This weekend, the world’s fastest hybrids return to action in Melbourne, Australia for the start of the 2015 Formula 1 season- and, if the pre-season test period has shown anything, it’s that anything can and will happen in 2015.
The series’ cars are powered by advanced hybrid power units- all new last season- and the best of these is undoubtedly the Mercedes. Cars with Mercedes-built engines bolted to their chassis seemed to be in a different league compared to the Renault and Ferrari-powered machines, and the works Mercedes team made the most of their advance knowledge of the unit’s dimensions. In all, the Mercedes team won all but three races last year, sweeping both championships and putting in the most dominant season if any team in a generation. Will they continue to dominate in 2015? Will the reborn McLaren-Honda team have a hope in heck? Read on.
In short, yes. The Mercedes team will continue to be the team to beat simply because it has a huge head start in terms of engine and hybrid power system development, a proven track record of reliability, a pair of steady hands in Nico Rosberg, and the talented, young, and hungry double-world Champion Lewis Hamilton leading the the charge. If there was ever a Formula 1 dream team, it’s
Ferrari in 2014 Mercedes in 2015.
After years of playing second fiddle to World Championship legends like Michael Schumacher, Kimi Raikkonen, and Fernando Alonso, Felipe Massa put in some incredible drives to become one of the two big surprises of 2014. Behind the wheel of the beautifully designed Williams, the Brazilian was the only non works-Mercedes driver to score a pole position in qualifying in 2014, and very nearly stole the win at the last race of 2014, too.
With a year of continuity under their belts, a stronger Mercedes engine, and a driver team made up of a reinvigorated Massa and a talented Valtteri Bottas with another year of experience under his belt, Williams will be strong contenders this year.
Infiniti-Red Bull Renault
The other surprise of 2014 was the breakout talent of young Australian Daniel Ricciardo, who put in a series of blistering drives to win the three races that cemented his status as Red Bull’s number 1 while, at the same time, pushing his 4-times World Drivers’ Champion teammate, Sebastian Vettel, out the door. All the while, Ricciardo’s broad, genuine smile had him winning fans across the globe. This year, RBR will deliver a car built specifically to suit Ricciardo’s driving style and he’ll have their full support as #1 with Daniil Kvyat acting in a support role as he learns the ropes at RBR. As such, the real question about Ricciardo’s 2015 will be this: will he be racing for wins, or for the championship?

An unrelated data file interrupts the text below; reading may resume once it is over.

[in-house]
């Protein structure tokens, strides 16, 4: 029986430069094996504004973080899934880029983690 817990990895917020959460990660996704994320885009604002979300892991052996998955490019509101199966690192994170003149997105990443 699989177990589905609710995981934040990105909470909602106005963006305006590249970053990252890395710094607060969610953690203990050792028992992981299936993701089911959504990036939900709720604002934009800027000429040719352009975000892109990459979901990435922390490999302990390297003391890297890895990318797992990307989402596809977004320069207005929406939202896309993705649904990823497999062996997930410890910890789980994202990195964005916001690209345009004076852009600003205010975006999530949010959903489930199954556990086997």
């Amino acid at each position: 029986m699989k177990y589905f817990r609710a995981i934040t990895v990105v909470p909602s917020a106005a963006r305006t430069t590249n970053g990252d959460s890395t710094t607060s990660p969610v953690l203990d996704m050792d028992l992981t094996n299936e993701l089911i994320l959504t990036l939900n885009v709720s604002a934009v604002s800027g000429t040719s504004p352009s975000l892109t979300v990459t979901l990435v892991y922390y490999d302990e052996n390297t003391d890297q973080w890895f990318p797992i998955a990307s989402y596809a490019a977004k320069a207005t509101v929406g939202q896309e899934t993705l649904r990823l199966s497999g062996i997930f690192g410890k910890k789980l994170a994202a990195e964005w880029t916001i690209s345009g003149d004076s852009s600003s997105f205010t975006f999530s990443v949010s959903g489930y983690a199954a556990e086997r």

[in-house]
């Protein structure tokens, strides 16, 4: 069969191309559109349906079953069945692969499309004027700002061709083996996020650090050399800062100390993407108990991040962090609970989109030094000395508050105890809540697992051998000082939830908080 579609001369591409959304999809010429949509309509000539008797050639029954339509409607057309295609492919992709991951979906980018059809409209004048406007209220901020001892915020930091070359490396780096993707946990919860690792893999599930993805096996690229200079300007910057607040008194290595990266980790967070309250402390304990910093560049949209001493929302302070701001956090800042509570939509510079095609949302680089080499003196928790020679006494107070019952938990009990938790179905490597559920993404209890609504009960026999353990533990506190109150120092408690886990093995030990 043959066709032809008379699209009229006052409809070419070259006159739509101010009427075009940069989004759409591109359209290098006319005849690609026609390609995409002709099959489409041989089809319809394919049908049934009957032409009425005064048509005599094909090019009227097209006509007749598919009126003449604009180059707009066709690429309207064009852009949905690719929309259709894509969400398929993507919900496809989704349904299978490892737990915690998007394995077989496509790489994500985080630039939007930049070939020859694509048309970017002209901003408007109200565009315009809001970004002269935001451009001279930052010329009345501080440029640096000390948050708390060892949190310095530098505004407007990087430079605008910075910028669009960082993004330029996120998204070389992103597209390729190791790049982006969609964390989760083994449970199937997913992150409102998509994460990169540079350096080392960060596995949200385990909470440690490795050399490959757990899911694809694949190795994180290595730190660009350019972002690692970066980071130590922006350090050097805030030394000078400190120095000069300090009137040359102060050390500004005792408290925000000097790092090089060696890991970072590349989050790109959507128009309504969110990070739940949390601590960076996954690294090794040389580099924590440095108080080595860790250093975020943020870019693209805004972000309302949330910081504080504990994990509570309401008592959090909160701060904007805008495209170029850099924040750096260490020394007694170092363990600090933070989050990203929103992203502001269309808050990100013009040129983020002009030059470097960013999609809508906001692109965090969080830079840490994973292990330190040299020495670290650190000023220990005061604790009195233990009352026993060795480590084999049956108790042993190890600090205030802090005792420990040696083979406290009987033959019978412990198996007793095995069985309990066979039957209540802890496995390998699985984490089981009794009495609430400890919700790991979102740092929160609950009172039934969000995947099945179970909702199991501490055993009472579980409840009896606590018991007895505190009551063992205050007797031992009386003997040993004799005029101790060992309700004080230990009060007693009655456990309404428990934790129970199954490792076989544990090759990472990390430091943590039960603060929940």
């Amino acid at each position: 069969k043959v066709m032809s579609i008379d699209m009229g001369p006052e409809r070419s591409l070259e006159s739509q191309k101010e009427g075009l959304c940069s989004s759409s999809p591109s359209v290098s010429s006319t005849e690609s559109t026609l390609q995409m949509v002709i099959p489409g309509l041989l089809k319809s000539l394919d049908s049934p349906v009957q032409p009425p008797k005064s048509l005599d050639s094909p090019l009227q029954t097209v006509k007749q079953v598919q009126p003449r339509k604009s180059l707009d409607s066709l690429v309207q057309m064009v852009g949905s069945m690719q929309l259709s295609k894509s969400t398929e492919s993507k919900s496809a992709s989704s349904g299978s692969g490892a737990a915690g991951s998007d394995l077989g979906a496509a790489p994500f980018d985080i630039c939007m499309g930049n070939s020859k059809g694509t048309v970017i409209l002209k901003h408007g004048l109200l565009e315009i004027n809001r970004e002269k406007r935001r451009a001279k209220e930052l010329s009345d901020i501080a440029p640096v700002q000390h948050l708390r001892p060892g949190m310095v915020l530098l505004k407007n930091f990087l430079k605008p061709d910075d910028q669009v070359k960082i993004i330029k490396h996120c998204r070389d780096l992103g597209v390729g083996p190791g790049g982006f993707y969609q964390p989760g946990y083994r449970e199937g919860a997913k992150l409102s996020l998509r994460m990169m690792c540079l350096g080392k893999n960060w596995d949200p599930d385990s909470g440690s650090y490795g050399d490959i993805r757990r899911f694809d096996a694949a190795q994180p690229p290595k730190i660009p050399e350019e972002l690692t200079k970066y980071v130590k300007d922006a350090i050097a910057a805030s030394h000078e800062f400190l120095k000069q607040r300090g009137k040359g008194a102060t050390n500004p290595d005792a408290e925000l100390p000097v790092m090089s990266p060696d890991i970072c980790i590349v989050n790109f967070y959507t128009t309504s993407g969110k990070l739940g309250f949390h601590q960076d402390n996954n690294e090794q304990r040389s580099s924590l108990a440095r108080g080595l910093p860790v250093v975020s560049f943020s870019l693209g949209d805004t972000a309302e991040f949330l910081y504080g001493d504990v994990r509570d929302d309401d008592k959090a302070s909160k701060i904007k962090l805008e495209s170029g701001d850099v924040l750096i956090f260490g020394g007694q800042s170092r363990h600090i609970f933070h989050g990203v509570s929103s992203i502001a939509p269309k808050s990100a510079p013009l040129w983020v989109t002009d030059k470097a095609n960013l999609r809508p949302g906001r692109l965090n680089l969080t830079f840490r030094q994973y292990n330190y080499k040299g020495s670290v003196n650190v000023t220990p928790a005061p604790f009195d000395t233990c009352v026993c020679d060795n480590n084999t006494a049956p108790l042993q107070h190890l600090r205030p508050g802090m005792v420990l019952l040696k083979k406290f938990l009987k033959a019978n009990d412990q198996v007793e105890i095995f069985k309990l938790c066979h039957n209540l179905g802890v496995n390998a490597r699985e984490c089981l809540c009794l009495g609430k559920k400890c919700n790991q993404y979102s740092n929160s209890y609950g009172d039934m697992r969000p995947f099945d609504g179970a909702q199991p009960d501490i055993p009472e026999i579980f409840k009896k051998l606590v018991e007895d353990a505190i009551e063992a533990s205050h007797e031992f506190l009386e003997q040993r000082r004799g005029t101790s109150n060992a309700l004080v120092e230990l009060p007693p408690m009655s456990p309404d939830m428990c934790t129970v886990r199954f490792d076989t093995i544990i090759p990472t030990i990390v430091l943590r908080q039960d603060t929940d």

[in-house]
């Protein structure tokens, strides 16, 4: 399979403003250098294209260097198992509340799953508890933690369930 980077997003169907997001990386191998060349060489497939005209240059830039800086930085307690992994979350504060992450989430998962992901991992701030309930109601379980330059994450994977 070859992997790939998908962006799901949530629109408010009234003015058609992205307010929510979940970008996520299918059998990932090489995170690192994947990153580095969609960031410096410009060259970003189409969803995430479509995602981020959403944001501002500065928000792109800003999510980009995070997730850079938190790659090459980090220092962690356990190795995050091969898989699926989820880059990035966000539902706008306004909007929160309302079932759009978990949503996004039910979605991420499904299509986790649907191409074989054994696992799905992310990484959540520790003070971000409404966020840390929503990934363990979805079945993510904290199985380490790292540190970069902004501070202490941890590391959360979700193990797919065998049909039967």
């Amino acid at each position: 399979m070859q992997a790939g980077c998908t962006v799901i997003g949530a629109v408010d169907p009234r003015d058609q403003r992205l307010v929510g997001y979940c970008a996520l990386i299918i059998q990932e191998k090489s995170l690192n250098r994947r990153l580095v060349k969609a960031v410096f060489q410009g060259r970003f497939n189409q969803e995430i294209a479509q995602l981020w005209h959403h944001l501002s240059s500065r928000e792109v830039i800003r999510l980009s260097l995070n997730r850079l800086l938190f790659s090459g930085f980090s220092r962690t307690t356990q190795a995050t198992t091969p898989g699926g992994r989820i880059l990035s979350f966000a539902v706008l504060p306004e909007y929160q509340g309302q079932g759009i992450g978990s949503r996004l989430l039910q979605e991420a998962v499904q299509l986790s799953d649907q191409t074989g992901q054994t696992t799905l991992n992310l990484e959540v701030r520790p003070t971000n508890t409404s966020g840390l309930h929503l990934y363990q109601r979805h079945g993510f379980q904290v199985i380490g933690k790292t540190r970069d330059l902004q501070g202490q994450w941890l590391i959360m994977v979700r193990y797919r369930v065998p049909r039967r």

In 2014, Ferrari had what was widely considered to be the strongest driver pairing in racing with Fernando Alonso and Kimi Raikkonen. It was expected that the drivers’ combined talents would help drag Ferrari out of the doldrums, but that didn’t happen. Alonso did what he could and scored a few podiums, but Raikkonen was nowhere, and neither champion could manage to put the Ferrari into serious contention. For 2015, however, all is change at the Scuderia- from upper management to car designers to crew chiefs to drivers- and the biggest change is the addition of 2010, 2011, 2012, and 2013 World Drivers’ Champion Sebastian Vettel.
Vettel may not be the fastest or most daring driver on the grid, but the robotic precision and systematic approach to car development that helped him at Red Bull seems to be just the thing that Ferrari needed. Even Kimi “the Iceman” Raikkonen seemed happy during pre-season testing, and the red cars looked very strong.
Will Ferrari do, with Vettel, what it could not do with Fernando Alonso for all those years? It might, but not because Vettel is better. It’s because Alonso wanted to win more championships for himself, and Vettel wants to win championships for Ferrari to emulate his childhood hero, 7 times WDC Michael Schumacher. In a team sport (which Formula 1 still is), that can make all the difference.